What is the Relevance of MRI for Back Pain???

What is the Relevance of MRI for People Suffering From Back Pain???

A few weeks ago, I touched on a case of great concern to me regarding a man named Ronnie who had neck surgery prior to receiving any physical therapy treatment.

That particular article is a great transition to an issue that many have little understanding about – What is the relevance of Magnetic Resonance Imaging (MRI) on people suffering from back and neck pain?

There are many studies out there highlighting the lack of significance of these types of images, and here are a few:

One study found that over-utilization of MRIs in patients with low back pain correlates with, and likely contributes to a 2 to 3-fold increase in surgical rates. Though lumbar MRI’s are being performed more frequently, there is no correlation with improved patient outcomes. The same study also highlights that a patient’s knowledge of imaging abnormalities can actually decrease self-perception of health, and may lead to fear avoidance and catastrophizing behaviors that may predispose people to chronic back pain.1

Another study published in Spine revealed MRI findings of disc protrusion, nerve root displacement/compression, and disc degeneration are all associated with LBP, but individually, none of these abnormalities provides a strong indication that LBP is attributable to underlying pathology.2

A study in The New England Journal of Medicine performed MRI examinations of 98 people without low back pain and 27 people with back pain (to reduce possibility of bias in interpreting the results). The results of the study found only 36% of the 98 asymptomatic subjects had normal disks at all levels. 38% had an abnormality at more than one disk. This means that many people without back pain have disk bulges or protrusions and that these types of MRI findings in symptomatic individuals may purely be coincidental.3

A similar study was performed for the cervical spine and determined the same outcomes, including posterior disc protrusion and even compression of the spinal cord were not rare in asymptomatic subjects over 40 years of age.4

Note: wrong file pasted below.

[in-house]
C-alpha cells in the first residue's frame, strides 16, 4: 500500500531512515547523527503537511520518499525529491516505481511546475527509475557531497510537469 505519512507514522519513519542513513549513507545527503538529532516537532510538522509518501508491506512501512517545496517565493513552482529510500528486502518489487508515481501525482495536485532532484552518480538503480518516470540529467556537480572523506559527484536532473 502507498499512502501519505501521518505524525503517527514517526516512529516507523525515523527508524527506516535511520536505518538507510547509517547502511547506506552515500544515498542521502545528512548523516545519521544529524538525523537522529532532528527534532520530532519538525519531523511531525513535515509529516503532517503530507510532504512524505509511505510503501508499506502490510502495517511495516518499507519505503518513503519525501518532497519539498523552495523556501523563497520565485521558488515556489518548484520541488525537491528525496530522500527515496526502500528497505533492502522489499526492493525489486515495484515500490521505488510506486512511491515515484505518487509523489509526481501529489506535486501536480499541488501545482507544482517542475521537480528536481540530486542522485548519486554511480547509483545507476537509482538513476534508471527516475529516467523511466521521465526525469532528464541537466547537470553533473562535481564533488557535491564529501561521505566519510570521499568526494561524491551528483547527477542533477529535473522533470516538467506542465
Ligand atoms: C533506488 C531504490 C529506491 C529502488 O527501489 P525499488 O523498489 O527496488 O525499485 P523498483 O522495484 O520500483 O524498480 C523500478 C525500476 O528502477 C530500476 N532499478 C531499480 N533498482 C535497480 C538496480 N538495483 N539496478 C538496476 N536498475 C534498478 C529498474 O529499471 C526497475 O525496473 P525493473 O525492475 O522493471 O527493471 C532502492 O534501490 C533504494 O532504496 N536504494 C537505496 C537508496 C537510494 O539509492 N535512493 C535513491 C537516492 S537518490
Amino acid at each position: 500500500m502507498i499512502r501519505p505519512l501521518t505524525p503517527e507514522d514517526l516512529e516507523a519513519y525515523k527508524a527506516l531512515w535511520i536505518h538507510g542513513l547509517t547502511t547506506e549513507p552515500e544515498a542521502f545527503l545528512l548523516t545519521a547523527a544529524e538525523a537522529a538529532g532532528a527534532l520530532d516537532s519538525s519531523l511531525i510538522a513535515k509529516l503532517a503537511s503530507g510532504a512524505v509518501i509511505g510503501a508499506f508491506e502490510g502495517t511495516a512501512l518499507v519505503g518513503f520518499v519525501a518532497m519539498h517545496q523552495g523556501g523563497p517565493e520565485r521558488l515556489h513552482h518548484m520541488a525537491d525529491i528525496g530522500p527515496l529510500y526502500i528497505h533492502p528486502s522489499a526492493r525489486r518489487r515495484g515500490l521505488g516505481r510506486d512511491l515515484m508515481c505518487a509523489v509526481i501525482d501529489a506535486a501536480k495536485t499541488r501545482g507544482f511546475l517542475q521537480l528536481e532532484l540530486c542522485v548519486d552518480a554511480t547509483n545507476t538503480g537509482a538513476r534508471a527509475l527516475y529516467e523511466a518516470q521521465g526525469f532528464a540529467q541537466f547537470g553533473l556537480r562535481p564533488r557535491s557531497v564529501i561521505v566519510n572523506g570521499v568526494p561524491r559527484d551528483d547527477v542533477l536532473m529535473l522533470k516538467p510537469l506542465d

What does this all mean? To sum it up, an MRI can be detrimental to your prognosis when dealing with low back and cervical pain. Just because an image shows an abnormality, doesn’t mean that it’s the CAUSE of your pain, and there is no way of knowing how long the abnormality has been there.

The truth is, these types of images rarely offer any insight into WHY you are having back pain. However, a physical therapist can perform an examination and tell you WHY your back or neck pain is occurring, put you the appropriate treatment plan to address it, and fix the REAL problems that are causing the pain.

Rather than going to a chiropractor, surgeon, or pain management doctor, the safest and most effective first step to treating back and neck pain is a consultation and evaluation with a physical therapist.

The safest bet is to GET PT 1st!!!

If you’re currently having back pain, CLICK HERE for a Free Report of 9 Natural Tips to ELIMINATE Back Pain without Pain Meds, Surgery, or Injections – So you may return to those activities you love without being limited by pain!

After reading this Article and you still aren’t sure If you need and MRI… we are happy do help give you advise for your particular case.  Call and Ask for you FREE phone consult with one of our back pain experts. If you already had an MRI and want someone to explain the results we can help with that as well.

CALL TODAY and GET SOME ANSWERS–512-730-0231

Timothy W. Flynn, Britt Smith, Roger Chou. Appropriate Use of Diagnostic Imaging in Low Back Pain: A Reminder That Unnecessary Imaging May Do as Much Harm as Good. Journal of Orthopaedic & Sports Physical Therapy 2011 41:11, 838-846

  • Endean, Alison,) Keith T Palmer, and David Coggon. Potential Of Mri Findings To Refine Case Definition For Mechanical Low Back Pain In Epidemiological Studies: A Systematic Review. Spine2 (2011): 160–169. PMC. Web. 22 Mar. 2016.
  • Jensen, Maureen C., et al. “Magnetic resonance imaging of the lumbar spine in people without back pain.” New England Journal of Medicine2 (1994): 69-73.
  • Matsumoto, Morio, et al. “MRI of cervical intervertebral discs in asymptomatic subjects.” Journal of Bone & Joint Surgery, British Volume1 (1998): 19-24.

Leave a Reply

Your email address will not be published. Required fields are marked *